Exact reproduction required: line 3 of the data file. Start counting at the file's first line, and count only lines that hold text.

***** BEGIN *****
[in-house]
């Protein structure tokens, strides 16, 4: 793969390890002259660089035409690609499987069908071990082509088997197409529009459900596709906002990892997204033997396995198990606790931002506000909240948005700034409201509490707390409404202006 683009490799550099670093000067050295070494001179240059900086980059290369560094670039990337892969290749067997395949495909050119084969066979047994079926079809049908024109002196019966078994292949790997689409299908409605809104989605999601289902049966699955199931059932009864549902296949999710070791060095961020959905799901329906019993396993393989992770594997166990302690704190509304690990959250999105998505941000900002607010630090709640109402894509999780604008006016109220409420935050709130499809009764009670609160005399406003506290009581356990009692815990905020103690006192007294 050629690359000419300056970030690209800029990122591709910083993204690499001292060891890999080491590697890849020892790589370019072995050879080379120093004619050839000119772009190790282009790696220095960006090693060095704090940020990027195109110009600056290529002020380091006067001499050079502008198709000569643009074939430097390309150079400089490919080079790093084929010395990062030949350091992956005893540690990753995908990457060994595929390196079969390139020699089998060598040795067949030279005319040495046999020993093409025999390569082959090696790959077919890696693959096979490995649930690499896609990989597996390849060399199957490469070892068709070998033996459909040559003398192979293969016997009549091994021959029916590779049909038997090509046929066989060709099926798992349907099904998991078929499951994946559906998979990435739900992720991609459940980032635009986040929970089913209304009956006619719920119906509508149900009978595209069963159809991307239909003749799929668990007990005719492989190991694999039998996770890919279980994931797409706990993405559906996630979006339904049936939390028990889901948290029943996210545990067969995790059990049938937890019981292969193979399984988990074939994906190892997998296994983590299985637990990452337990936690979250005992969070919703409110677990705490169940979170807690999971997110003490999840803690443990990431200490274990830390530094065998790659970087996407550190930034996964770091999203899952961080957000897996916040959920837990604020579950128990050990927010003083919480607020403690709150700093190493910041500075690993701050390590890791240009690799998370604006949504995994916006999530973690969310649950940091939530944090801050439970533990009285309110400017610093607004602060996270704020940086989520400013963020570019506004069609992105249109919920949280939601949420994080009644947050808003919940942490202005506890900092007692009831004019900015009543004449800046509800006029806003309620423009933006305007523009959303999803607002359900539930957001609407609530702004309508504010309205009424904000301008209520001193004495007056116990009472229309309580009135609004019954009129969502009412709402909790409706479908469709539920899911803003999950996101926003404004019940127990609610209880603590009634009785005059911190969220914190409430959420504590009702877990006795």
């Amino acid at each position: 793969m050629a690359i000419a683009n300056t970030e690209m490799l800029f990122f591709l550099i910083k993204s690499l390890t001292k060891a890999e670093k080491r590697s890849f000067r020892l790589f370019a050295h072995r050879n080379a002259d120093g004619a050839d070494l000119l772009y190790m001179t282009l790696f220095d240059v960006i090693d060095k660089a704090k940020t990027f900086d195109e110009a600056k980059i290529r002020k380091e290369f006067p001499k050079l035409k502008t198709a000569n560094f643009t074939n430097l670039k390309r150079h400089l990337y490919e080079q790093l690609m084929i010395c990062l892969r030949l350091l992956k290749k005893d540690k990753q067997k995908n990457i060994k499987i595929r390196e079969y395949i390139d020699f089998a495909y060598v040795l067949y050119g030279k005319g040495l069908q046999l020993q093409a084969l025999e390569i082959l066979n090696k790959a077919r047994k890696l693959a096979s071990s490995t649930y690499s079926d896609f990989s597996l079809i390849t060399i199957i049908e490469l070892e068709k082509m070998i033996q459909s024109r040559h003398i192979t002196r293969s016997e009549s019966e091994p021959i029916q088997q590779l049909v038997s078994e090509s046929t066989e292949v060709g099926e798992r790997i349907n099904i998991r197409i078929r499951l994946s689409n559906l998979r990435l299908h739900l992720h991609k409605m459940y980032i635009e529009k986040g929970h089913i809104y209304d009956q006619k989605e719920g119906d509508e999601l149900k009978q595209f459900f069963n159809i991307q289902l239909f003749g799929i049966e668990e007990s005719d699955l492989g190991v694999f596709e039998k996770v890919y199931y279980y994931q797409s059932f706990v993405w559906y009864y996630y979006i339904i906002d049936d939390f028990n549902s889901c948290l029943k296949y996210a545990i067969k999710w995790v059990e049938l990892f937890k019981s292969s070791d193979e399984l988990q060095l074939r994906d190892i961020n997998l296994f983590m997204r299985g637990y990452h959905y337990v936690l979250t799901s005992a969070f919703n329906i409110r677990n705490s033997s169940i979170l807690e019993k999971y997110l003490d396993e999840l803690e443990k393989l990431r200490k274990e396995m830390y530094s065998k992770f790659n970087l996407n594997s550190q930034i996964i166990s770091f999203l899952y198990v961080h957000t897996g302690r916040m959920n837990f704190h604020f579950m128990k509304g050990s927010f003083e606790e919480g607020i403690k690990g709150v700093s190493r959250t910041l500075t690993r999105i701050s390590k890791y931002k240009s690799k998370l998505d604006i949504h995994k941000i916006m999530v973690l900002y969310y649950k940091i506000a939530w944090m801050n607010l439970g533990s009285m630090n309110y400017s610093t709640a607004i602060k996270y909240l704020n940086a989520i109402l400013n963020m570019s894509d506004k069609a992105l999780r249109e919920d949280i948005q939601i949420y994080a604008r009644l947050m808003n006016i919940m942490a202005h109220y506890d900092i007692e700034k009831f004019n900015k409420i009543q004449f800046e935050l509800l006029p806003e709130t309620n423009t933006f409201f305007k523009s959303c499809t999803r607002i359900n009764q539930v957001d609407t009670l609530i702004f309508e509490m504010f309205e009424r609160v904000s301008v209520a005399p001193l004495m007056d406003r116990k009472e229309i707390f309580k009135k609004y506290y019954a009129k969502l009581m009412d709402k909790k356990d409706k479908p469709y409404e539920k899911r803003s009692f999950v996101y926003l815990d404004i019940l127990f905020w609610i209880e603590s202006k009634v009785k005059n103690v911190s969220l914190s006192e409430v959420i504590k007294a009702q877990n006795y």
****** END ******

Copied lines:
């Amino acid at each position: 793969m050629a690359i000419a683009n300056t970030e690209m490799l800029f990122f591709l550099i910083k993204s690499l390890t001292k060891a890999e670093k080491r590697s890849f000067r020892l790589f370019a050295h072995r050879n080379a002259d120093g004619a050839d070494l000119l772009y190790m001179t282009l790696f220095d240059v960006i090693d060095k660089a704090k940020t990027f900086d195109e110009a600056k980059i290529r002020k380091e290369f006067p001499k050079l035409k502008t198709a000569n560094f643009t074939n430097l670039k390309r150079h400089l990337y490919e080079q790093l690609m084929i010395c990062l892969r030949l350091l992956k290749k005893d540690k990753q067997k995908n990457i060994k499987i595929r390196e079969y395949i390139d020699f089998a495909y060598v040795l067949y050119g030279k005319g040495l069908q046999l020993q093409a084969l025999e390569i082959l066979n090696k790959a077919r047994k890696l693959a096979s071990s490995t649930y690499s079926d896609f990989s597996l079809i390849t060399i199957i049908e490469l070892e068709k082509m070998i033996q459909s024109r040559h003398i192979t002196r293969s016997e009549s019966e091994p021959i029916q088997q590779l049909v038997s078994e090509s046929t066989e292949v060709g099926e798992r790997i349907n099904i998991r197409i078929r499951l994946s689409n559906l998979r990435l299908h739900l992720h991609k409605m459940y980032i635009e529009k986040g929970h089913i809104y209304d009956q006619k989605e719920g119906d509508e999601l149900k009978q595209f459900f069963n159809i991307q289902l239909f003749g799929i049966e668990e007990s005719d699955l492989g190991v694999f596709e039998k996770v890919y199931y279980y994931q797409s059932f706990v993405w559906y009864y996630y979006i339904i906002d049936d939390f028990n549902s889901c948290l029943k296949y996210a545990i067969k999710w995790v059990e049938l990892f937890k019981s292969s070791d193979e399984l988990q060095l074939r994906d190892i961020n997998l296994f983590m997204r299985g637990y990452h959905y337990v936690l979250t799901s005992a969070f919703n329906i409110r677990n705490s033997s169940i979170l807690e019993k999971y997110l003490d396993e999840l803690e443990k393989l990431r200490k274990e396995m830390y530094s065998k992770f790659n970087l996407n594997s550190q930034i996964i166990s770091f999203l899952y198990v961080h957000t897996g302690r916040m959920n837990f704190h604020f579950m128990k509304g050990s927010f003083e606790e919480g607020i403690k690990g709150v700093s190493r959250t910041l500075t690993r999105i701050s390590k890791y931002k240009s690799k998370l998505d604006i949504h995994k941000i916006m999530v973690l900002y969310y649950k940091i506000a939530w944090m801050n607010l439970g533990s009285m630090n309110y400017s610093t709640a607004i602060k996270y909240l704020n940086a989520i109402l400013n963020m570019s894509d506004k069609a992105l999780r249109e919920d949280i948005q939601i949420y994080a604008r009644l947050m808003n006016i919940m942490a202005h109220y506890d900092i007692e700034k009831f004019n900015k409420i009543q004449f800046e935050l509800l006029p806003e709130t309620n423009t933006f409201f305007k523009s959303c499809t999803r607002i359900n009764q539930v957001d609407t009670l609530i702004f309508e509490m504010f309205e009424r609160v904000s301008v209520a005399p001193l004495m007056d406003r116990k009472e229309i707390f309580k009135k609004y506290y019954a009129k969502l009581m009412d709402k909790k356990d409706k479908p469709y409404e539920k899911r803003s009692f999950v996101y926003l815990d404004i019940l127990f905020w609610i209880e603590s202006k009634v009785k005059n103690v911190s969220l914190s006192e409430v959420i504590k007294a009702q877990n006795y």